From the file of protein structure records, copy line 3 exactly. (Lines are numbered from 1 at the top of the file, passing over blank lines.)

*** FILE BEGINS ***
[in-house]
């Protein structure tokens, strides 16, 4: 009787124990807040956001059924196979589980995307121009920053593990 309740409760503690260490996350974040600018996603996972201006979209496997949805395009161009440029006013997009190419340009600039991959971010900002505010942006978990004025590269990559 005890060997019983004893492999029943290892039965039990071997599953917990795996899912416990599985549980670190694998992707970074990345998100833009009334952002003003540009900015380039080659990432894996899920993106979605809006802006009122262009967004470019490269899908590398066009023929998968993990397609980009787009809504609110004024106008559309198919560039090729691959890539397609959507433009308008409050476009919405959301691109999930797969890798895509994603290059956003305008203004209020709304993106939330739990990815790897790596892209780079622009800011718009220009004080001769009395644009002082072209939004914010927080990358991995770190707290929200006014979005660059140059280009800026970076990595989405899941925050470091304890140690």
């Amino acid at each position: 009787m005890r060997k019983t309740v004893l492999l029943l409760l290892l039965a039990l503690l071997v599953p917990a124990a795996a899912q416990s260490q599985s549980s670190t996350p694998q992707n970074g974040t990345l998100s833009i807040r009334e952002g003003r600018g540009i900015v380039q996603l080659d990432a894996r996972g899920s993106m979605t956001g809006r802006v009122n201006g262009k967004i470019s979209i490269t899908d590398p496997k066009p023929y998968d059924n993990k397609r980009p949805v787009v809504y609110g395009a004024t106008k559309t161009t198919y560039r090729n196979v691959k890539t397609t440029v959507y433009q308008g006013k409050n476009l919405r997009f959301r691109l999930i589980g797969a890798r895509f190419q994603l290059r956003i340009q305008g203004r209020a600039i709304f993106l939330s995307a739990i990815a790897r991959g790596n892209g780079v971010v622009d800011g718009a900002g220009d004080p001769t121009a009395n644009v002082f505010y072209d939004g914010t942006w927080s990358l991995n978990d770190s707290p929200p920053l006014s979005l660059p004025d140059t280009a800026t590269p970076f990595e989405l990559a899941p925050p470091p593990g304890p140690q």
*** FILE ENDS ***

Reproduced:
């Amino acid at each position: 009787m005890r060997k019983t309740v004893l492999l029943l409760l290892l039965a039990l503690l071997v599953p917990a124990a795996a899912q416990s260490q599985s549980s670190t996350p694998q992707n970074g974040t990345l998100s833009i807040r009334e952002g003003r600018g540009i900015v380039q996603l080659d990432a894996r996972g899920s993106m979605t956001g809006r802006v009122n201006g262009k967004i470019s979209i490269t899908d590398p496997k066009p023929y998968d059924n993990k397609r980009p949805v787009v809504y609110g395009a004024t106008k559309t161009t198919y560039r090729n196979v691959k890539t397609t440029v959507y433009q308008g006013k409050n476009l919405r997009f959301r691109l999930i589980g797969a890798r895509f190419q994603l290059r956003i340009q305008g203004r209020a600039i709304f993106l939330s995307a739990i990815a790897r991959g790596n892209g780079v971010v622009d800011g718009a900002g220009d004080p001769t121009a009395n644009v002082f505010y072209d939004g914010t942006w927080s990358l991995n978990d770190s707290p929200p920053l006014s979005l660059p004025d140059t280009a800026t590269p970076f990595e989405l990559a899941p925050p470091p593990g304890p140690q």